In my teaching, I have found that it is very important not only to teach effectively, but also to listen effectively. Active listening involves gathering and evaluating information. I must be attentive in listening to questions my patients have, listening to remarks they make during the teaching process, and listening for remarks between patients and their families. I need to listen carefully when a patient is repeating back instructions on wound care and management to me. If I do not correct an error or fail to hear it, this can lead to potential complications with wound healing.

Concrete Experience

In teaching proper wound care techniques, I am usually teaching a patient and at least one member of their family. When I am teaching, I allow the patient and any family members to discuss the information I am providing to them. I am attentive to comments, gestures, and posture of not only the patient but also their family. I listen to the questions my patients and their families have to ask and remain nonjudgmental.

I nod my head and make statements to show my patient and their families that I understand what they are telling me. I genuinely listen to what my patient has to say. I repeat back phrases to provide clarification not only for the patient, but also for myself. .

Reflective Observations

I was very nervous the first several times I taught wound care and management. I start by giving a short introduction to wound care and provided any handouts available to the patient. I then given the patient some time to review any written material I have given them. Next I give the patient time to ask any questions or voice concerns they may have. I make sure to clarify anything I do not understand before answering the questions. It is important for me to understand what the patient is trying to ask and to remain attentive to them. By restating back information to the patient when they ask questions shows the patient that I am actively listening to their issues. I devised a checklist to make sure that material being repeated back to me is correct. This way I can confidently move on to the next section or task. This has made me more comfortable with listening intently to what my patient and their families are saying.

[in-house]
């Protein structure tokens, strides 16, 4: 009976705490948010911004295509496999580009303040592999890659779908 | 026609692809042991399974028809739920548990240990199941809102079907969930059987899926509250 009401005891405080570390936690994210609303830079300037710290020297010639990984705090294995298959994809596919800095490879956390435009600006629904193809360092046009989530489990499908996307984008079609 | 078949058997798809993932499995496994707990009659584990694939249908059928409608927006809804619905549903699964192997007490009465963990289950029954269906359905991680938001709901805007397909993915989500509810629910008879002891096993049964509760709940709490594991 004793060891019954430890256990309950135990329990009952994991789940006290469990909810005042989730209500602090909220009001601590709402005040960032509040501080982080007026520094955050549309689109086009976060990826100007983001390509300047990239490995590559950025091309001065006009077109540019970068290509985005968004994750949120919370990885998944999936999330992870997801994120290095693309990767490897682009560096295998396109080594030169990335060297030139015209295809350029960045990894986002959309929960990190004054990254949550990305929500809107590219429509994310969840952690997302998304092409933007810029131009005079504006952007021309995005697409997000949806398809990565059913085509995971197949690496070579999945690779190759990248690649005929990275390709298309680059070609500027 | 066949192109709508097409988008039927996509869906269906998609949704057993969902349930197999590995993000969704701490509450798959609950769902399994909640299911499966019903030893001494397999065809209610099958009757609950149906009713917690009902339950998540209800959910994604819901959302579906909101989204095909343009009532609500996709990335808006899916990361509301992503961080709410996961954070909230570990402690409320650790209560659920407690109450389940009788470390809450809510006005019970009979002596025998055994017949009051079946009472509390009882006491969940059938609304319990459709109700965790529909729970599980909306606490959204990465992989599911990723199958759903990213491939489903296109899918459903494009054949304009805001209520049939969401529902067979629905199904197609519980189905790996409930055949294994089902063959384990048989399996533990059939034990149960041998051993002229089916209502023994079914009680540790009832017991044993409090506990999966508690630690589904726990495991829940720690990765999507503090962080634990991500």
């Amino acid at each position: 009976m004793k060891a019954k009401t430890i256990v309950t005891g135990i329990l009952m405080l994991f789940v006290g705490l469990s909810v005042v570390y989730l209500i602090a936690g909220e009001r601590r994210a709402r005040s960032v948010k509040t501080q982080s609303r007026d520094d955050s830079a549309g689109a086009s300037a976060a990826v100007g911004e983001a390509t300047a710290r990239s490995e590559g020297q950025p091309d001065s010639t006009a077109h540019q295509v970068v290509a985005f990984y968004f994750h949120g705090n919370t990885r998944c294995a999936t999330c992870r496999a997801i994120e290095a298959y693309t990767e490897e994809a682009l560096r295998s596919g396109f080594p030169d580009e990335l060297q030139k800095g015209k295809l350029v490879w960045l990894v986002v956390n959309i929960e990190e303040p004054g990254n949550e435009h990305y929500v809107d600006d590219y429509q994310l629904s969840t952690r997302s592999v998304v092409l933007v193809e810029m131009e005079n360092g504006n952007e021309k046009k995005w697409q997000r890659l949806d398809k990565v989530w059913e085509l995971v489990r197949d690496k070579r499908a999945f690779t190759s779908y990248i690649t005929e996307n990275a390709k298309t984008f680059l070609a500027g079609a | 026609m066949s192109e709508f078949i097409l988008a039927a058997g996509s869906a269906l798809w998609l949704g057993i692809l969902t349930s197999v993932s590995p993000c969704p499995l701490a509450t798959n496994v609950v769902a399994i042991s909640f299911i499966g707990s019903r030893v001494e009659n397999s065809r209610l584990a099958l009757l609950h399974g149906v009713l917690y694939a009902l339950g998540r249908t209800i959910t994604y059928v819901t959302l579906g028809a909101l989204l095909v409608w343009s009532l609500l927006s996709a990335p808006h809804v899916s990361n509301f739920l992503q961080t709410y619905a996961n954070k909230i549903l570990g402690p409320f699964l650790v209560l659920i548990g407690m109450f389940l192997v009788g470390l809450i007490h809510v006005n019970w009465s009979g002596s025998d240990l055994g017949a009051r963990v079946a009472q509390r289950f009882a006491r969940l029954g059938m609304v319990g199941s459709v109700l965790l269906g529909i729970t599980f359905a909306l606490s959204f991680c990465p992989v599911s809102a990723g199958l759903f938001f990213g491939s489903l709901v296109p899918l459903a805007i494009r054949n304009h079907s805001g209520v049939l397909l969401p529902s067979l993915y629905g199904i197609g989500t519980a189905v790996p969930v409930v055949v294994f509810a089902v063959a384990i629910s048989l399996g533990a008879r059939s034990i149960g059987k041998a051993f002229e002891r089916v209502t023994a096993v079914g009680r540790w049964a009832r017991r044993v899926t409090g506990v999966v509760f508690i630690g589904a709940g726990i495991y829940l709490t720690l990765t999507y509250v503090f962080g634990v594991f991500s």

Active listening is a part of my teaching. I listen for hesitancy in verbalizing key points and work to help reinforce those concepts. It is also very important to listen for any motivational barriers that could keep my patient from learning about wound care. In learning about wound care confidence seems to be a factor to learning. By providing positive reinforcement, I can help the patient and their families gain confidence in the material they are trying to learn.

Abstract Conceptualization